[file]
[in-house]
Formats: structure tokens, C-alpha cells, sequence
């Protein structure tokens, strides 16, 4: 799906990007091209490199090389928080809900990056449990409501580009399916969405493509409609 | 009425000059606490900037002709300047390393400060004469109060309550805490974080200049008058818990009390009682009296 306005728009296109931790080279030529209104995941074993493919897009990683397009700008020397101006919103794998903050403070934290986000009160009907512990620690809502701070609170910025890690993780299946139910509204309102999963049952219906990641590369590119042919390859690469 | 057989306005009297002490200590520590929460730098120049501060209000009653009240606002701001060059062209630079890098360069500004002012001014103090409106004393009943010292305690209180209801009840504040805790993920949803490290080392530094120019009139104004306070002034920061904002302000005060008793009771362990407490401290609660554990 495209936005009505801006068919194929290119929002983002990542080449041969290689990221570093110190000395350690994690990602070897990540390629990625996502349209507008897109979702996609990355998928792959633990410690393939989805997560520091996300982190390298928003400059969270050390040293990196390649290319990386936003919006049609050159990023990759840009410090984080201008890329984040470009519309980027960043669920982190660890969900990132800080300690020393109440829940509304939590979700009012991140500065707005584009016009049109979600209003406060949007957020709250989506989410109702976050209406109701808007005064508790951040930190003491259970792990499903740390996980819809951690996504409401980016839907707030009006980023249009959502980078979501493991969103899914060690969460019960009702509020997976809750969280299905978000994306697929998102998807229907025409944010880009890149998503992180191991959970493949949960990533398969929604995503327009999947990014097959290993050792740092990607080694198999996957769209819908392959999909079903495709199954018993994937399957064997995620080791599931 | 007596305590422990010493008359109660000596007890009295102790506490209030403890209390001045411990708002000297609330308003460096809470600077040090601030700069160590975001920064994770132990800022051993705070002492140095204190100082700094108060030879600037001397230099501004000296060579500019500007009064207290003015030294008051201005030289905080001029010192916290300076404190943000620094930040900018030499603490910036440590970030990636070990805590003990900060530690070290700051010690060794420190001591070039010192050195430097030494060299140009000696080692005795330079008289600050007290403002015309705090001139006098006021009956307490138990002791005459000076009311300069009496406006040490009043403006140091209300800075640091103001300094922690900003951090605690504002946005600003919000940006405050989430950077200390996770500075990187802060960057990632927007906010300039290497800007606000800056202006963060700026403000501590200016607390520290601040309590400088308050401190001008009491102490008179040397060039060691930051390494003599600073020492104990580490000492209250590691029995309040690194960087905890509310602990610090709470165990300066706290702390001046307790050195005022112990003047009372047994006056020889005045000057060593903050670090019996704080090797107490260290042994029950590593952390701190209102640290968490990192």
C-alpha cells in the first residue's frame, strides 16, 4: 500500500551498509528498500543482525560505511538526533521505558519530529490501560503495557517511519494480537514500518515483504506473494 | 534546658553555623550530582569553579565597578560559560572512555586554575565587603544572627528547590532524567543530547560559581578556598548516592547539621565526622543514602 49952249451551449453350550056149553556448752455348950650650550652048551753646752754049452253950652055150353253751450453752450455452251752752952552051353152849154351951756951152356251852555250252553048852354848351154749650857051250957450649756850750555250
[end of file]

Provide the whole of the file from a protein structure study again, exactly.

[in-house]
Formats: structure tokens, C-alpha cells, sequence
């Protein structure tokens, strides 16, 4: 799906990007091209490199090389928080809900990056449990409501580009399916969405493509409609 | 009425000059606490900037002709300047390393400060004469109060309550805490974080200049008058818990009390009682009296 306005728009296109931790080279030529209104995941074993493919897009990683397009700008020397101006919103794998903050403070934290986000009160009907512990620690809502701070609170910025890690993780299946139910509204309102999963049952219906990641590369590119042919390859690469 | 057989306005009297002490200590520590929460730098120049501060209000009653009240606002701001060059062209630079890098360069500004002012001014103090409106004393009943010292305690209180209801009840504040805790993920949803490290080392530094120019009139104004306070002034920061904002302000005060008793009771362990407490401290609660554990 495209936005009505801006068919194929290119929002983002990542080449041969290689990221570093110190000395350690994690990602070897990540390629990625996502349209507008897109979702996609990355998928792959633990410690393939989805997560520091996300982190390298928003400059969270050390040293990196390649290319990386936003919006049609050159990023990759840009410090984080201008890329984040470009519309980027960043669920982190660890969900990132800080300690020393109440829940509304939590979700009012991140500065707005584009016009049109979600209003406060949007957020709250989506989410109702976050209406109701808007005064508790951040930190003491259970792990499903740390996980819809951690996504409401980016839907707030009006980023249009959502980078979501493991969103899914060690969460019960009702509020997976809750969280299905978000994306697929998102998807229907025409944010880009890149998503992180191991959970493949949960990533398969929604995503327009999947990014097959290993050792740092990607080694198999996957769209819908392959999909079903495709199954018993994937399957064997995620080791599931 | 007596305590422990010493008359109660000596007890009295102790506490209030403890209390001045411990708002000297609330308003460096809470600077040090601030700069160590975001920064994770132990800022051993705070002492140095204190100082700094108060030879600037001397230099501004000296060579500019500007009064207290003015030294008051201005030289905080001029010192916290300076404190943000620094930040900018030499603490910036440590970030990636070990805590003990900060530690070290700051010690060794420190001591070039010192050195430097030494060299140009000696080692005795330079008289600050007290403002015309705090001139006098006021009956307490138990002791005459000076009311300069009496406006040490009043403006140091209300800075640091103001300094922690900003951090605690504002946005600003919000940006405050989430950077200390996770500075990187802060960057990632927007906010300039290497800007606000800056202006963060700026403000501590200016607390520290601040309590400088308050401190001008009491102490008179040397060039060691930051390494003599600073020492104990580490000492209250590691029995309040690194960087905890509310602990610090709470165990300066706290702390001046307790050195005022112990003047009372047994006056020889005045000057060593903050670090019996704080090797107490260290042994029950590593952390701190209102640290968490990192």
C-alpha cells in the first residue's frame, strides 16, 4: 500500500551498509528498500543482525560505511538526533521505558519530529490501560503495557517511519494480537514500518515483504506473494 | 534546658553555623550530582569553579565597578560559560572512555586554575565587603544572627528547590532524567543530547560559581578556598548516592547539621565526622543514602 49952249451551449453350550056149553556448752455348950650650550652048551753646752754049452253950652055150353253751450453752450455452251752752952552051353152849154351951756951152356251852555250252553048852354848351154749650857051250957450649756850750555250